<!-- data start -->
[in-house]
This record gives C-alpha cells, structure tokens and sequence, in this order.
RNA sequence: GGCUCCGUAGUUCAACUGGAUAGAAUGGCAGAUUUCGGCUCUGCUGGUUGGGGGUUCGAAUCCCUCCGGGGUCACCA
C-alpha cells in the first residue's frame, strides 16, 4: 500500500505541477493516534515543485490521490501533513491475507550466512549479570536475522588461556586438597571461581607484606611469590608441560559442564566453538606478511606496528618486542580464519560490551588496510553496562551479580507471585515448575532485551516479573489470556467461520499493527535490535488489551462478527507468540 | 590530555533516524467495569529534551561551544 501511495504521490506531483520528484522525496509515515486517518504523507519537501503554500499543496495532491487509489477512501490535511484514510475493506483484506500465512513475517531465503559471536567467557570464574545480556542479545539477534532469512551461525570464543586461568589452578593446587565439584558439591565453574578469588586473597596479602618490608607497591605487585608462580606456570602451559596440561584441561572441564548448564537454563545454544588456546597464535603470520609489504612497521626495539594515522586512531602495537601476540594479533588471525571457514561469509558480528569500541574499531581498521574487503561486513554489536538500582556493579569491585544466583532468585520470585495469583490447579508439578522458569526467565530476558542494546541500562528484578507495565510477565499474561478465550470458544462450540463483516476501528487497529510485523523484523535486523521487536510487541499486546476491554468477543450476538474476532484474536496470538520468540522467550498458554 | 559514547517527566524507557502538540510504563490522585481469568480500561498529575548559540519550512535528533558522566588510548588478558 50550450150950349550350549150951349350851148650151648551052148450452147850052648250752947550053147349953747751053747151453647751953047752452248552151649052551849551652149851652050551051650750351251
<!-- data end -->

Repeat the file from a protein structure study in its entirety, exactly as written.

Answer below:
[in-house]
This record gives C-alpha cells, structure tokens and sequence, in this order.
RNA sequence: GGCUCCGUAGUUCAACUGGAUAGAAUGGCAGAUUUCGGCUCUGCUGGUUGGGGGUUCGAAUCCCUCCGGGGUCACCA
C-alpha cells in the first residue's frame, strides 16, 4: 500500500505541477493516534515543485490521490501533513491475507550466512549479570536475522588461556586438597571461581607484606611469590608441560559442564566453538606478511606496528618486542580464519560490551588496510553496562551479580507471585515448575532485551516479573489470556467461520499493527535490535488489551462478527507468540 | 590530555533516524467495569529534551561551544 501511495504521490506531483520528484522525496509515515486517518504523507519537501503554500499543496495532491487509489477512501490535511484514510475493506483484506500465512513475517531465503559471536567467557570464574545480556542479545539477534532469512551461525570464543586461568589452578593446587565439584558439591565453574578469588586473597596479602618490608607497591605487585608462580606456570602451559596440561584441561572441564548448564537454563545454544588456546597464535603470520609489504612497521626495539594515522586512531602495537601476540594479533588471525571457514561469509558480528569500541574499531581498521574487503561486513554489536538500582556493579569491585544466583532468585520470585495469583490447579508439578522458569526467565530476558542494546541500562528484578507495565510477565499474561478465550470458544462450540463483516476501528487497529510485523523484523535486523521487536510487541499486546476491554468477543450476538474476532484474536496470538520468540522467550498458554 | 559514547517527566524507557502538540510504563490522585481469568480500561498529575548559540519550512535528533558522566588510548588478558 50550450150950349550350549150951349350851148650151648551052148450452147850052648250752947550053147349953747751053747151453647751953047752452248552151649052551849551652149851652050551051650750351251